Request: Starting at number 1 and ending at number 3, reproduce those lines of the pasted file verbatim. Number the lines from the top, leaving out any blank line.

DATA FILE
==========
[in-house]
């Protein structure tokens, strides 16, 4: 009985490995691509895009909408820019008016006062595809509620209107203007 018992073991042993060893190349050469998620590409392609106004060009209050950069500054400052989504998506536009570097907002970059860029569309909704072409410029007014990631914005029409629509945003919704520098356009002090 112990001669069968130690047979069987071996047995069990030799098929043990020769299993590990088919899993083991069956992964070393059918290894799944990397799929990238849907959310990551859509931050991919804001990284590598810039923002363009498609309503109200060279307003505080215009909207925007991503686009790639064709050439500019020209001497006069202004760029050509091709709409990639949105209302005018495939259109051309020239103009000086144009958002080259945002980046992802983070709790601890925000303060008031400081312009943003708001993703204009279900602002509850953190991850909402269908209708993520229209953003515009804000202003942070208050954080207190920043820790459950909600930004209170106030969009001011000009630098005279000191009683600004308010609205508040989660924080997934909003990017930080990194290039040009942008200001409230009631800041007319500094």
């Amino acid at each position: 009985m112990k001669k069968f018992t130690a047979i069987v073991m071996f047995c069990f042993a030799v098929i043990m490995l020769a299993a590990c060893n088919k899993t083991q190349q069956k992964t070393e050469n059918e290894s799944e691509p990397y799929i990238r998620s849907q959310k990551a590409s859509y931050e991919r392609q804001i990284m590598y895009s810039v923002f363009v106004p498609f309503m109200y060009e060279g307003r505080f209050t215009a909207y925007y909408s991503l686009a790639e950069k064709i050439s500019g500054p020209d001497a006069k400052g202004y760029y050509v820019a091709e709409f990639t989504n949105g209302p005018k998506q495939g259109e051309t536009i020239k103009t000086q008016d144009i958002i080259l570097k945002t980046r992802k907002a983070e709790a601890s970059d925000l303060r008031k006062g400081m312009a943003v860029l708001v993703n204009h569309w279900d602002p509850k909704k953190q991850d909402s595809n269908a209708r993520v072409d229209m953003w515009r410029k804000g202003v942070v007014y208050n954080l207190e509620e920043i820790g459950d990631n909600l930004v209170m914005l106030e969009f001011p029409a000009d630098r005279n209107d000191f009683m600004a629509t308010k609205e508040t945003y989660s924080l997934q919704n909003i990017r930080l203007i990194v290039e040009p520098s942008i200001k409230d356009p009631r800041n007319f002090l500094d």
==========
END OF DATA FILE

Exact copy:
[in-house]
């Protein structure tokens, strides 16, 4: 009985490995691509895009909408820019008016006062595809509620209107203007 018992073991042993060893190349050469998620590409392609106004060009209050950069500054400052989504998506536009570097907002970059860029569309909704072409410029007014990631914005029409629509945003919704520098356009002090 112990001669069968130690047979069987071996047995069990030799098929043990020769299993590990088919899993083991069956992964070393059918290894799944990397799929990238849907959310990551859509931050991919804001990284590598810039923002363009498609309503109200060279307003505080215009909207925007991503686009790639064709050439500019020209001497006069202004760029050509091709709409990639949105209302005018495939259109051309020239103009000086144009958002080259945002980046992802983070709790601890925000303060008031400081312009943003708001993703204009279900602002509850953190991850909402269908209708993520229209953003515009804000202003942070208050954080207190920043820790459950909600930004209170106030969009001011000009630098005279000191009683600004308010609205508040989660924080997934909003990017930080990194290039040009942008200001409230009631800041007319500094």
């Amino acid at each position: 009985m112990k001669k069968f018992t130690a047979i069987v073991m071996f047995c069990f042993a030799v098929i043990m490995l020769a299993a590990c060893n088919k899993t083991q190349q069956k992964t070393e050469n059918e290894s799944e691509p990397y799929i990238r998620s849907q959310k990551a590409s859509y931050e991919r392609q804001i990284m590598y895009s810039v923002f363009v106004p498609f309503m109200y060009e060279g307003r505080f209050t215009a909207y925007y909408s991503l686009a790639e950069k064709i050439s500019g500054p020209d001497a006069k400052g202004y760029y050509v820019a091709e709409f990639t989504n949105g209302p005018k998506q495939g259109e051309t536009i020239k103009t000086q008016d144009i958002i080259l570097k945002t980046r992802k907002a983070e709790a601890s970059d925000l303060r008031k006062g400081m312009a943003v860029l708001v993703n204009h569309w279900d602002p509850k909704k953190q991850d909402s595809n269908a209708r993520v072409d229209m953003w515009r410029k804000g202003v942070v007014y208050n954080l207190e509620e920043i820790g459950d990631n909600l930004v209170m914005l106030e969009f001011p029409a000009d630098r005279n209107d000191f009683m600004a629509t308010k609205e508040t945003y989660s924080l997934q919704n909003i990017r930080l203007i990194v290039e040009p520098s942008i200001k409230d356009p009631r800041n007319f002090l500094d």